THE CYBER WAY TO KNOWLEDGE
June 19, 2009
How can we reform U.S. K-12 education so that U.S. students will be competitive with Finnish teenagers? Technology -- particularly online education, say Terry M. Moe and John E. Chubb, authors of "Liberating Learning: Technology, Politics, and the Future of American Education."
Technology holds two potentially dramatic benefits, say the authors:
- One is simply a general improvement in education as students from "anywhere -- poor inner cities, remote rural areas, even at home" gain access to high-caliber instruction.
- More important, is technology's ability to destroy the political barriers that prevent education reform.
- In 1995, Midland, Pa., a declining steel town on the Ohio border, launched the Pennsylvania Cyber Charter School.
- Today the online school serves 8,000 students throughout the state; and the classes aren't just digital correspondence courses -- there are textbooks and live educators, including "synchronous teachers," who work with students through instant messaging, voice and interactive whiteboards while the kids are engaged with their lessons online.
- Advisers are required to communicate with students' families at least once a week by email and once every two weeks by phone.
- As for results, even though the school's demographics are average or even below average, Cyber was rated as having made Adequate Yearly Progress (AYP) in No Child Left Behind, hitting all 21 educational targets.
- By contrast, barely half of Pennsylvania's bricks-and-mortar schools received the AYP rating; on SAT tests, Cyber students scored 97 points higher than the state average.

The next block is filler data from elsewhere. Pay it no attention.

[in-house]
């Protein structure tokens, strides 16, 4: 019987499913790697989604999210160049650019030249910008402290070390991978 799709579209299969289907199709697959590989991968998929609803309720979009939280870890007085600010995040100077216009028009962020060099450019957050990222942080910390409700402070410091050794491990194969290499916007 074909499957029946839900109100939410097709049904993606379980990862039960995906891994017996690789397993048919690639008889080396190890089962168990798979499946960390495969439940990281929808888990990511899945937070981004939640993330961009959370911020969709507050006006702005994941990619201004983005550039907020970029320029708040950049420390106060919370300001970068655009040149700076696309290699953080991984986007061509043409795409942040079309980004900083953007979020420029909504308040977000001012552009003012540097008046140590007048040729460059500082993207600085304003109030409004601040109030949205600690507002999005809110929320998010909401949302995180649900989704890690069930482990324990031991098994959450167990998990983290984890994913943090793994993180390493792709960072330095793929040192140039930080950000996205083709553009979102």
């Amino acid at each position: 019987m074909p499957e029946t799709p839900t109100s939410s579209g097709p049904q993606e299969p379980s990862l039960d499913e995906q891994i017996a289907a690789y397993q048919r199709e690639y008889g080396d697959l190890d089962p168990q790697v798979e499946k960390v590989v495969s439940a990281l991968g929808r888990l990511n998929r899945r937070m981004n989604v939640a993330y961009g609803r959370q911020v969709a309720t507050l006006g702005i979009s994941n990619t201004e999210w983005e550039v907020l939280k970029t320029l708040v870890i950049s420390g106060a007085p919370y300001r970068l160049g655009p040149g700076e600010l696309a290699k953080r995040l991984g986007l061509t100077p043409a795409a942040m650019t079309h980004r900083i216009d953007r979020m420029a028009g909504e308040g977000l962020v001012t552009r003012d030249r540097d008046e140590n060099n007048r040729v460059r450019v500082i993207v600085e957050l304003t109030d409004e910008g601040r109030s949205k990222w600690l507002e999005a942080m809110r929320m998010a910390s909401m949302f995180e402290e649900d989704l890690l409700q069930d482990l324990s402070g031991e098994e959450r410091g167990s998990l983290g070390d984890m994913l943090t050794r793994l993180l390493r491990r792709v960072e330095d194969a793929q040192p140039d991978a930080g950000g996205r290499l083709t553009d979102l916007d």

Moe and Chubb report that there are 190 cyber charter schools today in 25 states, up from 57 such schools in 13 states in 2002-03. Many of the new cyber charters are managed by two for-profit companies, K12 and Connections Academy. Meanwhile, some students in traditional schools are taking individual courses online, and companies such as Educomp, based in India, are tutoring U.S. students after school hours.
Teachers unions, of course, are appalled. They know that "the new computer-based approaches to learning simply require far fewer teachers per student -- perhaps half as many, and possibly fewer than that," according to Moe and Chubb:
- Online charter schools employ two or three teachers per 100 students; the average public school employs 6.8 per 100.
- Technology also disperses teachers geographically (making them elusive for union organizers); lets in private-sector players who aren't members of the guild; and enables outsourcing to foreign countries.
Source: James K. Glassman, "The Cyber Way to Knowledge," New York Times, June 18, 2009; based upon: Terry M. Moe and John E. Chubb, "Liberating Learning: Technology, Politics, and the Future of American Education," Jossey-Bass, April 27, 2009.
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